Are you interested in the latest scientific developments and research studies regarding mitochondrial disorders? If so, the patient meeting at the international medical congress, Euromit2017, is the place to be. The programme, especially developed for patients and their families, is taking place on Wednesday the 14th and Thursday the 15th of June (two half days), in Cologne, Germany. Presentations are given by leading researchers specialised in mitochondrial disease from all over the world. The programme also offers a great opportunity for patients to ask questions to these specialists. The main language is English but the presentations will also be translated simultaneously in German (headphones). And last but not least the patient meeting is an excellent event to meet other mitochondrial patients.

Each year, at the third week of September, the Global Mitochondrial Disease Awareness Week is held. The Global Mitochondrial Disease Awareness Week (GMDAW) is marked by awareness, education, fundraising and advocacy efforts to raise awareness about mitochondrial diseases (mito) all around the world.

This year we want to set the Global Mitochondrial Disease Awareness Week globally on the map by beating the world record of lighting out the most monuments/landmarks ever. Of course in green light, the colour which represents the disease best. The current Guinness World Record for most monuments lighted out (24 hours) is held by Estee Lauder for Breast Cancer Awareness with 38 monuments. The goal for us is to light out 55 monuments for 24 hours worldwide on Saturday/Sunday September 16th-17th 2017. 55 monuments, because in 2017 it’s 55 years ago that the first Mitochondrial diagnosis was set.

Available online, the official Rare Disease Day poster, is out now! Based on the theme of RESEARCH, the poster embraces the possibilities that research can bring, a bright and hopeful future. The visual also emphasizes the important role that everyone has to play in furthering rare disease research. Let's raise more awareness of rare diseases than ever before, by sharing the poster on all the social media channels and websites that we can!

For the whole information package on Rare Disease Day you can go to http://www.rarediseaseday.org/downloads

Last December our friends from MEET organised their final and closing congress on mitochondrial disease in London. After a campaign of almost 4 years the Mitochondrial European Educational Training Project is ending in January 2017. In that period 11 PhD students and 3 post doc students were trained in the mitochondrial disease field, in 9 research centres throughout Europe. Hopefully they all stay committed to the mitochondrial research field. It is inspirational to see how a new generation of researchers grew to be involved in mitochondrial disease!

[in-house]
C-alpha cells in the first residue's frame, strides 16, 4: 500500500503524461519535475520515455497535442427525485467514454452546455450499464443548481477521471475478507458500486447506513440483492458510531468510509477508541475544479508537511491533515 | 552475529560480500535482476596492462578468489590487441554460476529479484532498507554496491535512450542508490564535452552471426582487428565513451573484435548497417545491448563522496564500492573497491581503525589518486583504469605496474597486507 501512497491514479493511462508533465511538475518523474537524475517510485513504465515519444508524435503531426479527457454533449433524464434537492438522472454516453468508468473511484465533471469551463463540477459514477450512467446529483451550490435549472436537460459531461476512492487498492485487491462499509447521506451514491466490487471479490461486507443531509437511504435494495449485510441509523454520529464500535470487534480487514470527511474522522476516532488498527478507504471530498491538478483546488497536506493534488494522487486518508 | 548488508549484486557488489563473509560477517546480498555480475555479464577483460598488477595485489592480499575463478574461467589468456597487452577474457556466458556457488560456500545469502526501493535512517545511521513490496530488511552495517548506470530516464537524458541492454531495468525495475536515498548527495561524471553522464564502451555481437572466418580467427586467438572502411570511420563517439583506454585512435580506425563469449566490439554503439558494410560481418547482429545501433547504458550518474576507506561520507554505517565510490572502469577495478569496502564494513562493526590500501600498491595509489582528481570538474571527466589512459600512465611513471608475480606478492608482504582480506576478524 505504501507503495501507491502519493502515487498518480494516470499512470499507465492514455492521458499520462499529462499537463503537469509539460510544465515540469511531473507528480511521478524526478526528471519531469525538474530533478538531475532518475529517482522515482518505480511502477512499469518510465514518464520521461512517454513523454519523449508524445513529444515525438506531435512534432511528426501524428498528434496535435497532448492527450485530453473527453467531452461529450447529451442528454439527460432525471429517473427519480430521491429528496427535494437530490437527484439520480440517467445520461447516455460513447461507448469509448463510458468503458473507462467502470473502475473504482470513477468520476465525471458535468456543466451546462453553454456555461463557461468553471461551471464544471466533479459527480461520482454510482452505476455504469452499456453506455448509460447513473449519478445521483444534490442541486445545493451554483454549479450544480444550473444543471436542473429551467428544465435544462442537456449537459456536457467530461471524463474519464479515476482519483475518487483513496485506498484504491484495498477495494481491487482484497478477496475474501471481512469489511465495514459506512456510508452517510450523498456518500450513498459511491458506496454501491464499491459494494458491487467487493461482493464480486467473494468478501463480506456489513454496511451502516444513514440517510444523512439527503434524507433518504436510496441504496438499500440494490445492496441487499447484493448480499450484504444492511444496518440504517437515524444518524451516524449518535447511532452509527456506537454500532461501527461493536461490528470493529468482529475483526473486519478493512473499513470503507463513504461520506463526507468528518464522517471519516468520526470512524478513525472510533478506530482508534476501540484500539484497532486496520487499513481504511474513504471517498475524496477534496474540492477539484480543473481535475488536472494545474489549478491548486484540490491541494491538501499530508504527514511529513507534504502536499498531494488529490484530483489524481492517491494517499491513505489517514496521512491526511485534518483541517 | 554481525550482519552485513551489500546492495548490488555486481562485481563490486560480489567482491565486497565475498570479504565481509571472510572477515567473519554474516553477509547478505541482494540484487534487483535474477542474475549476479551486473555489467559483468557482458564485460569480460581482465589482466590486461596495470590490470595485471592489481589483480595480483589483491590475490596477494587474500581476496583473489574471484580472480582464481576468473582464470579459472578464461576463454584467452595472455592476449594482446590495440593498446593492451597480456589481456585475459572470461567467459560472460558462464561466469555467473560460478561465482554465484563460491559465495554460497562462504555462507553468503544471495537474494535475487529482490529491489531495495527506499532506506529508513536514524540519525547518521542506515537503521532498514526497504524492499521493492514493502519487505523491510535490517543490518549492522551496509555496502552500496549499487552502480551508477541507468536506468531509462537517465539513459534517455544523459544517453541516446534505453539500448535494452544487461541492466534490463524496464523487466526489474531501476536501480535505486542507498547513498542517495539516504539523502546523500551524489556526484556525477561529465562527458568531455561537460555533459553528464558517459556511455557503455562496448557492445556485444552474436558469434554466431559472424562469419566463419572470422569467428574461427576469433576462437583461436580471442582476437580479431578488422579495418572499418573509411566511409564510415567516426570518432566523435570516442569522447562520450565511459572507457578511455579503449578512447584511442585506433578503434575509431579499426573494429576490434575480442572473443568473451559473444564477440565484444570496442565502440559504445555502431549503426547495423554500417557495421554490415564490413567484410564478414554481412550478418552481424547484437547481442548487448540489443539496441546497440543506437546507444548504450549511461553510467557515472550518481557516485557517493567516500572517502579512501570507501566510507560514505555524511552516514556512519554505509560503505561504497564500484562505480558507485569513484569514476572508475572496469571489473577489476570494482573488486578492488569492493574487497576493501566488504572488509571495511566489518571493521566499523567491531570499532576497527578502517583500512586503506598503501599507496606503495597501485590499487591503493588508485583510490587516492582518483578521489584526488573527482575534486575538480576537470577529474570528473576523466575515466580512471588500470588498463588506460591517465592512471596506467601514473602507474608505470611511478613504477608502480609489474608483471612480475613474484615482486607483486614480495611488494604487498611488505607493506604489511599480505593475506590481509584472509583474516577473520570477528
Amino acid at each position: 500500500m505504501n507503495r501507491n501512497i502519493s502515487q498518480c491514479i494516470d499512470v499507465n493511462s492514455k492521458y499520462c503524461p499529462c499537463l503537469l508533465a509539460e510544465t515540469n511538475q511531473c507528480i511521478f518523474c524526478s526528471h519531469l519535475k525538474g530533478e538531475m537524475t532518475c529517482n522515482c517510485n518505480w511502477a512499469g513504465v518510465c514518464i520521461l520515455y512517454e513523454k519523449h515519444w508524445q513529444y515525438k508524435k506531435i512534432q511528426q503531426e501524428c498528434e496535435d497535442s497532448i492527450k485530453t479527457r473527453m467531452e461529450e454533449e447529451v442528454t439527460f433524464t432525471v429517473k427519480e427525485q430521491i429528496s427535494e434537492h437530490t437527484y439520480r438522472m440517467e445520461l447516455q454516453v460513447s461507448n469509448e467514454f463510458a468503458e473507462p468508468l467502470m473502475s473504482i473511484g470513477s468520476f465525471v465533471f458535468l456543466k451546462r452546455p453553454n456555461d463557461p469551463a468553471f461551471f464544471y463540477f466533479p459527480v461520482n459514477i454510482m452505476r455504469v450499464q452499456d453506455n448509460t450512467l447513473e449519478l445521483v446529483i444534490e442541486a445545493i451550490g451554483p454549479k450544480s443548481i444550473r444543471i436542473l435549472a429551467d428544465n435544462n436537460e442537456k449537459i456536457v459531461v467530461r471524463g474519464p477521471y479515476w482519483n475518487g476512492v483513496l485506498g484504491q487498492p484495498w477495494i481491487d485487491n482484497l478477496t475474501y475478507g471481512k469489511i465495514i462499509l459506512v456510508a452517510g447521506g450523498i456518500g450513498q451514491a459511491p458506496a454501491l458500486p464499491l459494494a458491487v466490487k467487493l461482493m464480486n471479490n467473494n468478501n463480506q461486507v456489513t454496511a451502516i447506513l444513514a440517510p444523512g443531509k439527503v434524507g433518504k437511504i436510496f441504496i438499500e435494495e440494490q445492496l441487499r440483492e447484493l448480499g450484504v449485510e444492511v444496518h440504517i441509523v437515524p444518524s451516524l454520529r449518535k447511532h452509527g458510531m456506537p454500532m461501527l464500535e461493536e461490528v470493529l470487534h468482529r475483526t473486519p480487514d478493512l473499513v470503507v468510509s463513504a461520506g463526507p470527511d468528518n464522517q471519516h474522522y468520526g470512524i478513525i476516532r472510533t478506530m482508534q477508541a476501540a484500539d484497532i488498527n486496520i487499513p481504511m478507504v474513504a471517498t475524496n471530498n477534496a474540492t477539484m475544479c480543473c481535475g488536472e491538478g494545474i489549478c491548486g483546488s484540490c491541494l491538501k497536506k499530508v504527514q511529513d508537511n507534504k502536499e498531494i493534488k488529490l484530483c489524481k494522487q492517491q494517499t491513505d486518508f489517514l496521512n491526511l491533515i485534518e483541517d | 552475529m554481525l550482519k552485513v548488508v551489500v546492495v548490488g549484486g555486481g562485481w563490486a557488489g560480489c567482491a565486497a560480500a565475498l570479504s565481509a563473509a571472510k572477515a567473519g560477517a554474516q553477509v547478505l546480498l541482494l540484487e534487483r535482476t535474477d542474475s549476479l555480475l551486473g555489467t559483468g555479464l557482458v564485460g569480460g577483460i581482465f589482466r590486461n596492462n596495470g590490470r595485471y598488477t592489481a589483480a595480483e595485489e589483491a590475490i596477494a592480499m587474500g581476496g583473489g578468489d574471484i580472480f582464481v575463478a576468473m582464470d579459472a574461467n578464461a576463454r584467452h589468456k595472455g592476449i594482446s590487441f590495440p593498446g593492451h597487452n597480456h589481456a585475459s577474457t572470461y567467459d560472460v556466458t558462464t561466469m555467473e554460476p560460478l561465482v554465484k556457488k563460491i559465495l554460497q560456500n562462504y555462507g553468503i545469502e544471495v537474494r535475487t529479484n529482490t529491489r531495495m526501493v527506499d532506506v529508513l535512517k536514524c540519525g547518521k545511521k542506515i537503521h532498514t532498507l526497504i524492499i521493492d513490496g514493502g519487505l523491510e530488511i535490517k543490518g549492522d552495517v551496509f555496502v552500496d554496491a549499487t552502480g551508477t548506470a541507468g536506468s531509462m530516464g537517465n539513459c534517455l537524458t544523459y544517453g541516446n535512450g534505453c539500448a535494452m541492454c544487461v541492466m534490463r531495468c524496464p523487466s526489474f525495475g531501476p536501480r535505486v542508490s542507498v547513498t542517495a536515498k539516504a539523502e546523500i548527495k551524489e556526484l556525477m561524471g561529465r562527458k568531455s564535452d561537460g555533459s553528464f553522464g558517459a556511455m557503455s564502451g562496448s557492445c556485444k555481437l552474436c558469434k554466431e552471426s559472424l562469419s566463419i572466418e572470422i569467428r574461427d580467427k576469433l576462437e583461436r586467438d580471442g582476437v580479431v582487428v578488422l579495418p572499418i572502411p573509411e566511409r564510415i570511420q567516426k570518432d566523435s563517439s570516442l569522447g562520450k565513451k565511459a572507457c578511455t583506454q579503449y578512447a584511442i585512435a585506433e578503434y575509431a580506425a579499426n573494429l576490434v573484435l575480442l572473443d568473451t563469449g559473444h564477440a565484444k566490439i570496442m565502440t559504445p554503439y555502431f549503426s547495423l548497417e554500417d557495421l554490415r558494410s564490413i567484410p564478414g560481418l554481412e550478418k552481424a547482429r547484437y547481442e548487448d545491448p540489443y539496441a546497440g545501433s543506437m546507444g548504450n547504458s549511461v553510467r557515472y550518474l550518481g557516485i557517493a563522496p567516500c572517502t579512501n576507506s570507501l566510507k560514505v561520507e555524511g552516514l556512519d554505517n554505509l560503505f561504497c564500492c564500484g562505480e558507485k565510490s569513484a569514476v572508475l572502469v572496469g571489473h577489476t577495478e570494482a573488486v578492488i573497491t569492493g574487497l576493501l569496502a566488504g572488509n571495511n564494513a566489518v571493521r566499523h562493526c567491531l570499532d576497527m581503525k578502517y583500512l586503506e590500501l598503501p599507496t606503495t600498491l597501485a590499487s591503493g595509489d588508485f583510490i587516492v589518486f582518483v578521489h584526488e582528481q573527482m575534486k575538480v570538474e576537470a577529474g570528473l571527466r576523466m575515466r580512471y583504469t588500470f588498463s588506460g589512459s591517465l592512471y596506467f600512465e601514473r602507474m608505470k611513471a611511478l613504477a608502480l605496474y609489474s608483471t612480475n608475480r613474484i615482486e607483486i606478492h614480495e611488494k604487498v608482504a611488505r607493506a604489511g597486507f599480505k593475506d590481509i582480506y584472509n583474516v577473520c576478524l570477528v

IMP was invited to the congress as the energetic MEET’ers also raised funds for IMP with a crowd funding campaign and by participating in many sportive events around Europe. On this website we have been reporting about these.

 

THE COUNTDOWN HAS BEGUN! With only 100 days left until the tenth edition of Rare Disease Day on Tuesday 28 February, rare disease patients and organisations around the world have already started preparing their Rare Disease Day activities and events.

Get involved in Rare Disease Day 2017:

Become a friend of Rare Disease Day – everyone (companies, patients, researchers, healthcare providers and academics alike) can become a friend of Rare Disease Day!

Raise and join hands to show your solidarity with rare disease patients around the world.

Tell your rare disease story on Rarediseaseday.org.

Download the Rare Disease Day logo* to use on your website or at your events and keep an eye on Rarediseaseday.org for the launch of the Rare Disease Day 2017 poster and video!

Hold an event - every year thousands of events take place at hospitals, patient organisations and research institutions across the world. Raise awareness by holding an event with fellow patients, policy makers, researchers or health care practitioners. If you are a patient or from a patient organisation you can post your event on Rarediseaseday.org. You can also see other events taking place.

 

EURORDIS brings together the patient community and the 39 national rare disease alliances that are partners of Rare Disease Day. Since the launch of Rare Disease Day, thousands of events have taken place around the world. The Rare Disease Day campaign started as a European event and has progressively become a worldwide phenomenon, with participation in over 80 countries around the world in 2016.

© 2017 Int. Mito Patients